Imma mhux kulħadd jaqbel ma dan. Il-Partiti l-oħra fl-Ewropa s’issa ma qablux ma dan.

Il-Ġermanja, per eżempju hu wieħed minn 24 pajjiż fl-Unjoni Ewropeja li ma jridx jibdel l-affarijiet. Jippreferi  li d-deċiżjonijiet dwar kemm il-pajjiż jieħu refuġjati joħodhom hu. Fil-fatt fil-Ġermanja matul is-sena li qegħdin fiha ser ikunu ġew aċċettati 100,000 refuġjat.  Punt interessanti fl-aħbarijiet fi tmiem il-ġimgħa kien dak li intqal minn Katrin Göring-Eckardt co-leader ġdida tal-Ħodor Ġermaniżi li indikat li biex  id-diskussjonijiet dwar il-formazzjoni ta’ Gvern ġdid Ġermaniż bejn id-Demokristjani u l-Ħodor jipproċedu huwa essenzjali (fost ħafna affarijiet oħra) li jkun hemm tibdil fil-posizzjoni dwar l-immigrazzjoni attwalment f’idejn il-Ministru tal-Intern Hans  Peter Friedrich, allejat lemini ta’ Angela Merkel mis-CSU tal-Bavaria. (ara New York Times  tal-11 t’Ottubru 2013 : Sinking of Migrant Boat off Italy complicates politics in Germany).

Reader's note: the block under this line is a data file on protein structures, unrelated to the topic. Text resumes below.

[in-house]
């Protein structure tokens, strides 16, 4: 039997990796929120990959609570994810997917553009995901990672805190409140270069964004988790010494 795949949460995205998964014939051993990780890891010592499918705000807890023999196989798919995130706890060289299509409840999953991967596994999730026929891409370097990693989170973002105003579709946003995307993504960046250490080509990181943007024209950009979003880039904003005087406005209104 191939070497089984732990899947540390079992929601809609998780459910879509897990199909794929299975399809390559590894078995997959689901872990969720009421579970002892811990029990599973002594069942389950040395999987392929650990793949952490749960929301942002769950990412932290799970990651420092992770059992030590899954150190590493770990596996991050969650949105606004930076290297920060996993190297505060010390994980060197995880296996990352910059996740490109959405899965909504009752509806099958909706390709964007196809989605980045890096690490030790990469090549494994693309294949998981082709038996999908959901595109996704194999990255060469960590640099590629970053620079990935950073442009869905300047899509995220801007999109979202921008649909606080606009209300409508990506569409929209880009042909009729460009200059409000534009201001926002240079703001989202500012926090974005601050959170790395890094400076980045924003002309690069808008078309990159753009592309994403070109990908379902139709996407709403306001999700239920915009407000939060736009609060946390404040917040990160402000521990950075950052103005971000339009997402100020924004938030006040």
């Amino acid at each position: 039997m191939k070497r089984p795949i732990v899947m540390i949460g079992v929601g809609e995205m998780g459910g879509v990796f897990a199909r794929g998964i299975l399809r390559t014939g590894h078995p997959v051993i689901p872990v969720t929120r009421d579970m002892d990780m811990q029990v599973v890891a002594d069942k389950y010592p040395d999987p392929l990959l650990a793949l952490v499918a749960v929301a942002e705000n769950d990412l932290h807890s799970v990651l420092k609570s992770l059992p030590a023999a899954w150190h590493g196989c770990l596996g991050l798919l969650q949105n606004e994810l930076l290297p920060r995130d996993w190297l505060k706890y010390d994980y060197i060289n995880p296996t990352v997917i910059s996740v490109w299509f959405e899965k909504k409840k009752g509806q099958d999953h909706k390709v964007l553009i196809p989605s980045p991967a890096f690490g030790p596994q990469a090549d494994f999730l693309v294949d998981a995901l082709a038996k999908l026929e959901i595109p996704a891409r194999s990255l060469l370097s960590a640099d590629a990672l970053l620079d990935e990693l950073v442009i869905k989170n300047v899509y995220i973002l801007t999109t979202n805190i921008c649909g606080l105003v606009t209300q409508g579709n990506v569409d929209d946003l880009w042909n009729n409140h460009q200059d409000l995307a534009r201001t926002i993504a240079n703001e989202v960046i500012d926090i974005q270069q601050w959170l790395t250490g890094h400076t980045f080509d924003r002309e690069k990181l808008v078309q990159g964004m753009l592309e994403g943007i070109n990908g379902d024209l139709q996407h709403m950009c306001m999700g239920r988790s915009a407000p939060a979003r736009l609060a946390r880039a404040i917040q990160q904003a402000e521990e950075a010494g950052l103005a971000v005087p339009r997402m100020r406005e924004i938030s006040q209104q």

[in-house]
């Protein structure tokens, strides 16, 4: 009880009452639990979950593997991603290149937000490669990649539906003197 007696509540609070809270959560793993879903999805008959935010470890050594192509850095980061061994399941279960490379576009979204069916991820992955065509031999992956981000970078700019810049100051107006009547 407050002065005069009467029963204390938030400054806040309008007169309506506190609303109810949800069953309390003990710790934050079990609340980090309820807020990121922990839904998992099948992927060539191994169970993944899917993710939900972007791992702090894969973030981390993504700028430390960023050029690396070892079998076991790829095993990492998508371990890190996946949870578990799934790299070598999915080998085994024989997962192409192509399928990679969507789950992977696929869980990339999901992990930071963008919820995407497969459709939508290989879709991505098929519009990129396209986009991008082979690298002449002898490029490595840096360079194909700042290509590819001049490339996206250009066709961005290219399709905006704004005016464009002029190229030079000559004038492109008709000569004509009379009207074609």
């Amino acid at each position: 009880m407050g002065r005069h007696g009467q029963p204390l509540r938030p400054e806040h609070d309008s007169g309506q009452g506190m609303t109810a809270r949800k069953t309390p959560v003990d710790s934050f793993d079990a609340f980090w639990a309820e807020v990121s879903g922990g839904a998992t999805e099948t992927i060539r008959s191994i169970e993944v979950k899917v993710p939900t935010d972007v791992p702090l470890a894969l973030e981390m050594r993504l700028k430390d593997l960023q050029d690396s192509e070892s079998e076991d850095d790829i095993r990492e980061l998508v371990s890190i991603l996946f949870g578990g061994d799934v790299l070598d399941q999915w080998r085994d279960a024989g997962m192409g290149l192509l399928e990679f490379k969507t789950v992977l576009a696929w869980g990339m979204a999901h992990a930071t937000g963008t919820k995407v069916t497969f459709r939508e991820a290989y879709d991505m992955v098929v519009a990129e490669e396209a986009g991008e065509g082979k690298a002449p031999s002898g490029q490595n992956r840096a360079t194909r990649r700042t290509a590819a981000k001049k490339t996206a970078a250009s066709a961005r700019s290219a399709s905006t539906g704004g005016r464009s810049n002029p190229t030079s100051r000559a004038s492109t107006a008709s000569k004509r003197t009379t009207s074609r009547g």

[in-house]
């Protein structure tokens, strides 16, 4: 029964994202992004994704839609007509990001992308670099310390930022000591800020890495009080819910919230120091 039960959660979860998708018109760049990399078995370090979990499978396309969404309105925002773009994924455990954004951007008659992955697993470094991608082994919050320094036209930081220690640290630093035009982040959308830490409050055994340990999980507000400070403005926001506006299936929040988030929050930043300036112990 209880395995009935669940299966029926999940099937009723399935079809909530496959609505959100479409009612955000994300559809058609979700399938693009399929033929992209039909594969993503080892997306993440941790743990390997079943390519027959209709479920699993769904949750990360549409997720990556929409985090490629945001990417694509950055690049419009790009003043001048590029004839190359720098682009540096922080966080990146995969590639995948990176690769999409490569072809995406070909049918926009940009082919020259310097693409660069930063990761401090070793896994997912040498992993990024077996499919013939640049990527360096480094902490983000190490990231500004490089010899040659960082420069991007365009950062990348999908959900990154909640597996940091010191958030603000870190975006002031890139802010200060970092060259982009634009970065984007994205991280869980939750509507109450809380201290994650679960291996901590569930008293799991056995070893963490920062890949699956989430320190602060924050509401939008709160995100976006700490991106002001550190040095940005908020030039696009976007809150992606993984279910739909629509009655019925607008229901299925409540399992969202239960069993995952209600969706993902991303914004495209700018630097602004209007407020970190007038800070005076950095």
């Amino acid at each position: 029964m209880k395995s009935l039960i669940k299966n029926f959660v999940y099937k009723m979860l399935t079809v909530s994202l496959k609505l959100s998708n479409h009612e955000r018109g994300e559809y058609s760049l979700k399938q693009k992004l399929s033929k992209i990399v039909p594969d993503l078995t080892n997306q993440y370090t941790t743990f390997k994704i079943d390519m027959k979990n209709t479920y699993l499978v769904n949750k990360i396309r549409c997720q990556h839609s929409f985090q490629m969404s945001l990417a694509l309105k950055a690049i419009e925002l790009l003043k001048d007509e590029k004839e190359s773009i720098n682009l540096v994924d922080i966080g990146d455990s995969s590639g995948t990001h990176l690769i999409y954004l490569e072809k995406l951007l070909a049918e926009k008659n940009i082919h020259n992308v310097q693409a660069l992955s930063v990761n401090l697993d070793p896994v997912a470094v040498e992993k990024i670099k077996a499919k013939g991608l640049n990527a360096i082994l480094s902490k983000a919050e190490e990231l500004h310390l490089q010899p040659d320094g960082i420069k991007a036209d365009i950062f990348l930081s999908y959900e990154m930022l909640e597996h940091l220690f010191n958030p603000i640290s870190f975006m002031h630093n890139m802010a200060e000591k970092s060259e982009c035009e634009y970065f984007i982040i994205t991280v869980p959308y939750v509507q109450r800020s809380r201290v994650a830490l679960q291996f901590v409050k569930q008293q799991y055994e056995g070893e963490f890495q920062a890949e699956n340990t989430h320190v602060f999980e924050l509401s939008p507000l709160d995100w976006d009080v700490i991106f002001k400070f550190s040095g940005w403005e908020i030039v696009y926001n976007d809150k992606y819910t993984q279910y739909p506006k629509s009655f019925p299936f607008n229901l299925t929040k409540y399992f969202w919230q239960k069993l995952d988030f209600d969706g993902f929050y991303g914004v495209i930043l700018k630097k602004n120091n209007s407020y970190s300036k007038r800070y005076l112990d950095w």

Fid-dawl ta’ dan hu ċar li l-uġiegħ ta’ ras ta’ Joseph Muscat qabel ma jikkonvinċi lill-istituzzjonijiet Ewopej hi biex jikkonvinċi lil sħabu fil-partiti Soċjalisti Ewropej li minn fosthom hemm 10 Prim Ministri.  Jekk dawn jagħtuh l-appoġġ ikun iktar faċli li naslu bħala pajjiż. Imma ħlief Enrico Letta, Prim Ministru tal-Italja, s’issa l-ebda kap ta’ Gvern fl-Unjoni Ewropeja għadu ma esprima ruħu.

Ħafna drabi jsir l-iżball li ninsisitu b’qawwa kbira dwar x’għandha tagħmel l-Ewropa mingħajr ma nirrealizzaw li l-Ewropa hi aħna ukoll, kif ukoll dawk ta’ madwarna.

Alternattiva Demokratika diġa’ ħadet posizzjoni ċara dwar dan kollu. Għax aħna ukoll parti mill-Ewropa għamilna l-parti tagħna u wittejna t-triq. Wrejna li hu possibli li fuq livell ta’ Unjoni Ewropeja jkun hemm appoġġ biex ir-responsabbilta’ għall-immigranti li illum qed jintrefa minn Malta waħedha tibda jintrefa minn kulħadd. Il-Ħodor Ewropej bdew. Il-Ħodor Ewropej tawna l-appoġġ billi qablu ma ħtieġa ta’ riforma tal-Konvenzjoni ta’ Dublin bħala pass essenzjali biex ir-responsabbilta’ għall-immigranti nerfgħuha flimkien. Dan hu l-uniku mod li bih nistgħu naslu. B’solidarjeta’ ta’ vera.